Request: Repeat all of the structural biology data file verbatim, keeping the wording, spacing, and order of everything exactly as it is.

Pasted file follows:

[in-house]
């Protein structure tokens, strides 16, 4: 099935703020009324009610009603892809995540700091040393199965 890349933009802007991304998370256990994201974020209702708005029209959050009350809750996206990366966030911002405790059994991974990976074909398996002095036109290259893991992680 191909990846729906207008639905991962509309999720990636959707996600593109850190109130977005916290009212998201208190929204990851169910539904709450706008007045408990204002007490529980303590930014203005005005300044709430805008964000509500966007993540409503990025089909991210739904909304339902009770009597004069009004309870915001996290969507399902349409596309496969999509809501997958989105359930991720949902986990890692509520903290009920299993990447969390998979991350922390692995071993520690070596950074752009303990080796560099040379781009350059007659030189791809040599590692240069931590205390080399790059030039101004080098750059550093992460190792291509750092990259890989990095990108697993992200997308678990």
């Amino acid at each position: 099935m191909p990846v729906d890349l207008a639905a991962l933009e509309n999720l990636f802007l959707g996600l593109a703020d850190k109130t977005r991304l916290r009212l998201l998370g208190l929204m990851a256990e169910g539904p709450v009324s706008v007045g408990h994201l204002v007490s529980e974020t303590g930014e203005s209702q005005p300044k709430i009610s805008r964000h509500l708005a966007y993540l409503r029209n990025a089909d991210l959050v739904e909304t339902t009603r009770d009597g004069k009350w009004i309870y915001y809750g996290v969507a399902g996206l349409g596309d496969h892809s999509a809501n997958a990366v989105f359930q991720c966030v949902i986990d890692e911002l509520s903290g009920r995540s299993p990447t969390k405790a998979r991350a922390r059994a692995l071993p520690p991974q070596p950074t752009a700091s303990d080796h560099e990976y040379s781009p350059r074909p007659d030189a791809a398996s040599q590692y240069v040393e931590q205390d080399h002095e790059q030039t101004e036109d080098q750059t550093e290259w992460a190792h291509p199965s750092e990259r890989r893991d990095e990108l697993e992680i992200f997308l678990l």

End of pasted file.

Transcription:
[in-house]
């Protein structure tokens, strides 16, 4: 099935703020009324009610009603892809995540700091040393199965 890349933009802007991304998370256990994201974020209702708005029209959050009350809750996206990366966030911002405790059994991974990976074909398996002095036109290259893991992680 191909990846729906207008639905991962509309999720990636959707996600593109850190109130977005916290009212998201208190929204990851169910539904709450706008007045408990204002007490529980303590930014203005005005300044709430805008964000509500966007993540409503990025089909991210739904909304339902009770009597004069009004309870915001996290969507399902349409596309496969999509809501997958989105359930991720949902986990890692509520903290009920299993990447969390998979991350922390692995071993520690070596950074752009303990080796560099040379781009350059007659030189791809040599590692240069931590205390080399790059030039101004080098750059550093992460190792291509750092990259890989990095990108697993992200997308678990």
């Amino acid at each position: 099935m191909p990846v729906d890349l207008a639905a991962l933009e509309n999720l990636f802007l959707g996600l593109a703020d850190k109130t977005r991304l916290r009212l998201l998370g208190l929204m990851a256990e169910g539904p709450v009324s706008v007045g408990h994201l204002v007490s529980e974020t303590g930014e203005s209702q005005p300044k709430i009610s805008r964000h509500l708005a966007y993540l409503r029209n990025a089909d991210l959050v739904e909304t339902t009603r009770d009597g004069k009350w009004i309870y915001y809750g996290v969507a399902g996206l349409g596309d496969h892809s999509a809501n997958a990366v989105f359930q991720c966030v949902i986990d890692e911002l509520s903290g009920r995540s299993p990447t969390k405790a998979r991350a922390r059994a692995l071993p520690p991974q070596p950074t752009a700091s303990d080796h560099e990976y040379s781009p350059r074909p007659d030189a791809a398996s040599q590692y240069v040393e931590q205390d080399h002095e790059q030039t101004e036109d080098q750059t550093e290259w992460a190792h291509p199965s750092e990259r890989r893991d990095e990108l697993e992680i992200f997308l678990l």